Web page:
For example. I hear people on TV channels trotting out the most bizarre reasons for not going digital. Some of the more absurd reasons I’ve heard by idiots in the garb of journalists, on why poor people can’t open bank accounts is, that poor people haven’t been inside a bank. Haven’t they been inside a post office or dak ghar as it is called in the villages? In a village in Uttar Pradesh, one man says no one in government told him he could open a bank account. In the past so many years if no one in government told villagers that they could open accounts even in post offices, who is to blame? If there are so few banks in villages, then who is to take the blame?

Then there is the absolutely bizarre justification from people against demonetisation. It would make me laugh if it weren’t so tragic. They will say that daily wagers have been the worst-hit because the small factory owner has been forced to shut down. Why the “small factory owner” was running a cash-and-carry business for decades, is something none of them have cared to ask that guy. And it’s not like he just started it. He’s been doing it for years and his father before him. Has he tried to open accounts for his workers in these last 30 days to solve their problem? No he hasn’t. He has preferred to shut down instead. It’s pretty obvious why.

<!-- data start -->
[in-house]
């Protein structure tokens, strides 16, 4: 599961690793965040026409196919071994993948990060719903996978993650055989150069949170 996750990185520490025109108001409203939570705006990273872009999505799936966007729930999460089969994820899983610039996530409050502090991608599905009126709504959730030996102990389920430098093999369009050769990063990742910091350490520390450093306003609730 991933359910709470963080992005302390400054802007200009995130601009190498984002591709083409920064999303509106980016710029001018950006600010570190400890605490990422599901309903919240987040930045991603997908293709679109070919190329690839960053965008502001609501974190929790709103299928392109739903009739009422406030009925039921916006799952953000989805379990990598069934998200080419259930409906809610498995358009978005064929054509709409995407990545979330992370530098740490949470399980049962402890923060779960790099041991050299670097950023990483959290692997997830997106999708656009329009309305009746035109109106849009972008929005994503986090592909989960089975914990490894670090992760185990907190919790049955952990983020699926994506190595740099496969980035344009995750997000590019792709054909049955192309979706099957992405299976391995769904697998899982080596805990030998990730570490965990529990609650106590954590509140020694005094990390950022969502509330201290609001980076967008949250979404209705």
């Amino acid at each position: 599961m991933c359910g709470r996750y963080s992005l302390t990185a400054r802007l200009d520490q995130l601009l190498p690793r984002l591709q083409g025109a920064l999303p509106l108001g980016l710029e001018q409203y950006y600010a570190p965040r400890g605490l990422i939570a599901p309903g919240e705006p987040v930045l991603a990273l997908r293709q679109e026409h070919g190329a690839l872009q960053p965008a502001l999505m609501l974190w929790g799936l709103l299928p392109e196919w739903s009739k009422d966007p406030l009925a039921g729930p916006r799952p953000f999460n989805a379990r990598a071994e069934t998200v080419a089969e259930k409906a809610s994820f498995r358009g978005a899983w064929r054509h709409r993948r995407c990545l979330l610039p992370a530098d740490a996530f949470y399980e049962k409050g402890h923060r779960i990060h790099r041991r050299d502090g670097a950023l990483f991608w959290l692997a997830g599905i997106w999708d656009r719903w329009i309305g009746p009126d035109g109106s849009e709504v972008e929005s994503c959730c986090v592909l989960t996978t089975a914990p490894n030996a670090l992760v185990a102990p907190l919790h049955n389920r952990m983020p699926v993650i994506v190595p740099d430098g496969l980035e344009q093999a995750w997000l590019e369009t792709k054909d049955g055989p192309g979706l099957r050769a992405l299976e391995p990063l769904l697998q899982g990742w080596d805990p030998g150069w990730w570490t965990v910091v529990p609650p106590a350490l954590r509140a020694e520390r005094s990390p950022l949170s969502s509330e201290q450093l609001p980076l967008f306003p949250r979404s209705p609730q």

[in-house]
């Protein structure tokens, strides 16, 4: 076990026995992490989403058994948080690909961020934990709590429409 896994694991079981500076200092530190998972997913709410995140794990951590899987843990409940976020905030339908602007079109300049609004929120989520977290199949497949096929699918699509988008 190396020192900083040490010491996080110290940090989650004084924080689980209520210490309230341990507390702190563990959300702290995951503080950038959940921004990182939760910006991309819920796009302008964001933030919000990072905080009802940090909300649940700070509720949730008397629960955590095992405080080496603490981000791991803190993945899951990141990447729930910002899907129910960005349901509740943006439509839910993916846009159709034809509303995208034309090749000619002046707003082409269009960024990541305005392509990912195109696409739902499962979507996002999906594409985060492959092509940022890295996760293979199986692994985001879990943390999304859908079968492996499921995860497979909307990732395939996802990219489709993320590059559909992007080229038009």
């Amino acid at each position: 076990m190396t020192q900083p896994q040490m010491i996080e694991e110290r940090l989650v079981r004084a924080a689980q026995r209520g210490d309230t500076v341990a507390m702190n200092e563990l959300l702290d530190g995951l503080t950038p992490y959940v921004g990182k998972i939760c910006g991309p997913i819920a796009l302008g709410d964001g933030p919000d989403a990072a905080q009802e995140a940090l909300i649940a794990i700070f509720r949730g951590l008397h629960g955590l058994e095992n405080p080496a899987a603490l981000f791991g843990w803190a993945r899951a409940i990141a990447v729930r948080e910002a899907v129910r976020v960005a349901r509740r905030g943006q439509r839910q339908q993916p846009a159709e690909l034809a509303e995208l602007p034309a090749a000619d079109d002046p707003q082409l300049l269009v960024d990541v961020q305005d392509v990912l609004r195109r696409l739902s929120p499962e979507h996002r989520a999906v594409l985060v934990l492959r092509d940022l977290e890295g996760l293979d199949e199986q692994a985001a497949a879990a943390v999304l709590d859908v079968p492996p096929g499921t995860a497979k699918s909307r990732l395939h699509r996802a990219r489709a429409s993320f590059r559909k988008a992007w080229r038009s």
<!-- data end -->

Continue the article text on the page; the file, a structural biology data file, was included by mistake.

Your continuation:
Just go to some of the busy chowks in a city like Pune on any given day. Among the milling crowds are dozens of labourers. They aren’t all waiting for public transport. They, men, and women with babies, are waiting for a contractor to land up there and pick them out like cattle to herd them into a truck and take them to a construction site. Here they will work in the blazing sun and at the end of the day, they will get paid for a day’s work, from which they have to pay the contractor. You can guess what they end up with after paying that. That is, of course, not a concern of journalists churning out reports about the negative impacts of demonetisation. That’s not the angle they’re looking for in that story.

And finally, there is a fourth group – journalists – who are happy sitting in their air conditioned offices churning out stories from twitter feeds and Facebook updates and calling them ‘exclusives’. I remember joking years ago that some journalists could turn a press release into a byline story, but I never realised it would get so bad! They’ve gotten so used to sucking up to ministers and drinking subsidised booze at the Press Club that they’ve forgotten their primary responsibility – to question those in power, and keep questioning them, until they answer.